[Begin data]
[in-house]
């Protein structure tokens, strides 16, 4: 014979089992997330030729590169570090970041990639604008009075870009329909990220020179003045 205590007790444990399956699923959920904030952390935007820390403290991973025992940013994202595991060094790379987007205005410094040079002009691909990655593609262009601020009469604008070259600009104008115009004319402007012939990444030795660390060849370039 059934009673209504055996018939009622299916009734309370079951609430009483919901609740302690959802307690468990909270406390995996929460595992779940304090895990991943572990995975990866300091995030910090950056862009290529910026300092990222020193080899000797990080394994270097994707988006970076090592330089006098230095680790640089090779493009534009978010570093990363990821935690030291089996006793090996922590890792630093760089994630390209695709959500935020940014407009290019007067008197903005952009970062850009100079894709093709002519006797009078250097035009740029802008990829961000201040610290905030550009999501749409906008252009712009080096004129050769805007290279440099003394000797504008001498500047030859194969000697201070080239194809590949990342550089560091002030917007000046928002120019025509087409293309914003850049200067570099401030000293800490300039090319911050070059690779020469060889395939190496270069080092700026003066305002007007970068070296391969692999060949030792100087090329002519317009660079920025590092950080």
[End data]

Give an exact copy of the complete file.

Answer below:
[in-house]
């Protein structure tokens, strides 16, 4: 014979089992997330030729590169570090970041990639604008009075870009329909990220020179003045 205590007790444990399956699923959920904030952390935007820390403290991973025992940013994202595991060094790379987007205005410094040079002009691909990655593609262009601020009469604008070259600009104008115009004319402007012939990444030795660390060849370039 059934009673209504055996018939009622299916009734309370079951609430009483919901609740302690959802307690468990909270406390995996929460595992779940304090895990991943572990995975990866300091995030910090950056862009290529910026300092990222020193080899000797990080394994270097994707988006970076090592330089006098230095680790640089090779493009534009978010570093990363990821935690030291089996006793090996922590890792630093760089994630390209695709959500935020940014407009290019007067008197903005952009970062850009100079894709093709002519006797009078250097035009740029802008990829961000201040610290905030550009999501749409906008252009712009080096004129050769805007290279440099003394000797504008001498500047030859194969000697201070080239194809590949990342550089560091002030917007000046928002120019025509087409293309914003850049200067570099401030000293800490300039090319911050070059690779020469060889395939190496270069080092700026003066305002007007970068070296391969692999060949030792100087090329002519317009660079920025590092950080």